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Discover where rainforest meets the reef in the heart of Australia’s tropics - Tropical North Queensland. A nature lover’s paradise, this tropical escape offers a combination of some of the world’s most breathtaking scenery with a diverse range of activities.
The region’s environment is as unique as it is diverse with the spectacular depths of the Great Barrier Reef, the awesome heights of the Daintree Rainforest and the mighty vastness of the Outback all within easy reach of Cairns. Nowhere else on earth do two World Heritage listed sites exist side by side – the Great Barrier Reef and the world’s oldest Tropical Rainforests – which are both renowned for their scientific value and natural beauty. In sharp contrast to the aqua and green colours of the reef and rainforest, are the rustic ochres and open spaces of the Outback and Cape York Peninsula wilderness areas that are home to geological and cultural wonders.
Inland from Cairns is the fertile plateau of the Atherton Tablelands containing ancient rainforests, stunning lakes and beautiful waterfalls. Ten Great Barrier Reef islands sit just off the coast and offer the ultimate haven to indulge in the tropical lifestyle. Whether it’s an indulgent break or a life changing adventure, this stunning region offers a diverse range of touring options each day and an array of unique accommodation to ensure an unforgettable holiday experience.
With World Heritage-listed rainforest on one side and Great Barrier Reef on the other, just 15 minutes from the Cairns international and domestic airports, Cairns is the main gateway to the Great Barrier Reef. More than 2,000 passengers depart Cairns’ new Reef Fleet Terminal located at the southern end of the Esplanade every day to swim among thousands of colourful tropical fish and coral on the Great Barrier Reef and islands. Within easy reach of coach, four-wheel drive, boat, helicopter and seaplane tours, Cairns is the perfect base to start and finish of your tropical Australian adventure.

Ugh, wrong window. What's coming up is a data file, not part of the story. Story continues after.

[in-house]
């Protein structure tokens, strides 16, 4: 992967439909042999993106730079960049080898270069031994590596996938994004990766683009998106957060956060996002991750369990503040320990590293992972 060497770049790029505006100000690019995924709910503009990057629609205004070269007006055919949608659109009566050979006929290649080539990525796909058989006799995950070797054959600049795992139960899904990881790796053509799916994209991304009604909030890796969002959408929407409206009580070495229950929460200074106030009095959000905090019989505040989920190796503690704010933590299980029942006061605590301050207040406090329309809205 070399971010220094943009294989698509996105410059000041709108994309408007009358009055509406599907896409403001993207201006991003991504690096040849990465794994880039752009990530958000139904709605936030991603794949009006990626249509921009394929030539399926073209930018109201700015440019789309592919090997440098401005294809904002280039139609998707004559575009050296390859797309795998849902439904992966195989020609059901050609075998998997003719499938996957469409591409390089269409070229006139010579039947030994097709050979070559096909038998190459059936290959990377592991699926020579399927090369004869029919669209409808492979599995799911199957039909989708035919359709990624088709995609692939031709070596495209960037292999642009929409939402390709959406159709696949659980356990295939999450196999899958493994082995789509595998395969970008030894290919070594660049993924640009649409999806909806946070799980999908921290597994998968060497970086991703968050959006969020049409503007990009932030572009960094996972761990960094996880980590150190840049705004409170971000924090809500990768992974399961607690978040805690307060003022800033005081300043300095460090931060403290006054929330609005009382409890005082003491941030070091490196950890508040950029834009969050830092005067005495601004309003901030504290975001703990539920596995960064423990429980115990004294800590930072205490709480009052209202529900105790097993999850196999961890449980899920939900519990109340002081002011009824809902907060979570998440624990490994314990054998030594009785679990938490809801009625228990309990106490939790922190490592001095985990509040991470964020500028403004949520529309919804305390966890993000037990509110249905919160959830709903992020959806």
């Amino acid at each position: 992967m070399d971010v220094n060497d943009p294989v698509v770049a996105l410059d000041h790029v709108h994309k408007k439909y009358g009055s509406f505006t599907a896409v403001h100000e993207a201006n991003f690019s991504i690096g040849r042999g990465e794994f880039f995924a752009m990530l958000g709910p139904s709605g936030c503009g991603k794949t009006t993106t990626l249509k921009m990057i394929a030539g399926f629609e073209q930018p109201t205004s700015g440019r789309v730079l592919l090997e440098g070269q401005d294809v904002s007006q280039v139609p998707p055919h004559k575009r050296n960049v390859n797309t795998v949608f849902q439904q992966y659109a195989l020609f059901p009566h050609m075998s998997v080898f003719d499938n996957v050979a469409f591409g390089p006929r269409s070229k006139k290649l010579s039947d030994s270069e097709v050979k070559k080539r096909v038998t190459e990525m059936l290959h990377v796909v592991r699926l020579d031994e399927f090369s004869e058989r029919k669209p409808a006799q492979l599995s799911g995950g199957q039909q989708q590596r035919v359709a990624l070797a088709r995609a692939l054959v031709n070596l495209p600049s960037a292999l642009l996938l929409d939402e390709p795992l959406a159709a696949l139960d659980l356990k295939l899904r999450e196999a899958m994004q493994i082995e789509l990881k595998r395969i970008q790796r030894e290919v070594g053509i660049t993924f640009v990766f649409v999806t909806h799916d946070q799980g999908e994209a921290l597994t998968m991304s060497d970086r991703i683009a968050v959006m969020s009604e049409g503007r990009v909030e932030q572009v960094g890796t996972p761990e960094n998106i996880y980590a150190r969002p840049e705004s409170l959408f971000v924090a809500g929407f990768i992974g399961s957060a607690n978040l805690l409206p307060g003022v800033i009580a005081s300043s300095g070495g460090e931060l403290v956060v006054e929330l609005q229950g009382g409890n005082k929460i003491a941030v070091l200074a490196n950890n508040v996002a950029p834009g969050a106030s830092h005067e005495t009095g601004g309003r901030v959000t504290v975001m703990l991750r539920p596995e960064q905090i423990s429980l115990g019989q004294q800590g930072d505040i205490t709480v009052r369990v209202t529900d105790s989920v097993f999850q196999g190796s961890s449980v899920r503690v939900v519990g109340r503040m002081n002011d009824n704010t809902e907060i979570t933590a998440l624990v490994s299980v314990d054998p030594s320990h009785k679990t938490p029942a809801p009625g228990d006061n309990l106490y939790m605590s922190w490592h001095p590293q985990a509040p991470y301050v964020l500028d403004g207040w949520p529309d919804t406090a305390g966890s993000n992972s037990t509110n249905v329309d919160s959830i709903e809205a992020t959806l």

A modern, sophisticated city with world class shopping, dining, entertainment and cultural facilities, Cairns has dozens of restaurants, accommodation, bars, the Esplanade lagoon, our own national basketball team, and international art gallery. The Esplanade stretches 2.5km along the foreshore of Cairns CBD where the inner-city swimming lagoon is situated and ideal for year round swimming. Restaurants, bars, clubs, cafes and galleries line the Esplanade and offer sweeping views across Trinity Inlet. The Esplanade also has bike and foot paths, as well as children’s playgrounds, skateboard parks, volleyball courts, exercise areas and barbeques. Cairns accommodation ranges from luxurious waterfront five star hotels and resorts to family friendly hotels, motels and cheerful backpacker hostels and share-houses. Central locations in the CBD offer walking distance to popular sites, or retreat from the hustle and bustle on the outskirts of the city.
Cairns Northern Beaches Cairns Beaches are uncluttered and uncrowded, and each beachside suburb has its own unique character and charm making it easy for you to find your ideal tropical beach in Cairns and Great Barrier Reef. Public transportation by Sunbus service all Cairns beaches several times daily, with the exception of Ellis beach, and all Cairns beaches are equipped with modern play equipment and council maintained BBQ and picnic facilities so you can enjoy as many days of low cost fun in the sun as your heart desires. Relax and indulge in Queensland’s spa capital or mingle with the locals at one of the quiet beachside villages near Cairns. Northern beaches of Machans, Holloways, Yorkeys Knob, Trinity, Kewarra, Clifton and Ellis Beach are popular for their laid-back feel and range of apartment, luxury and guest house style accommodation.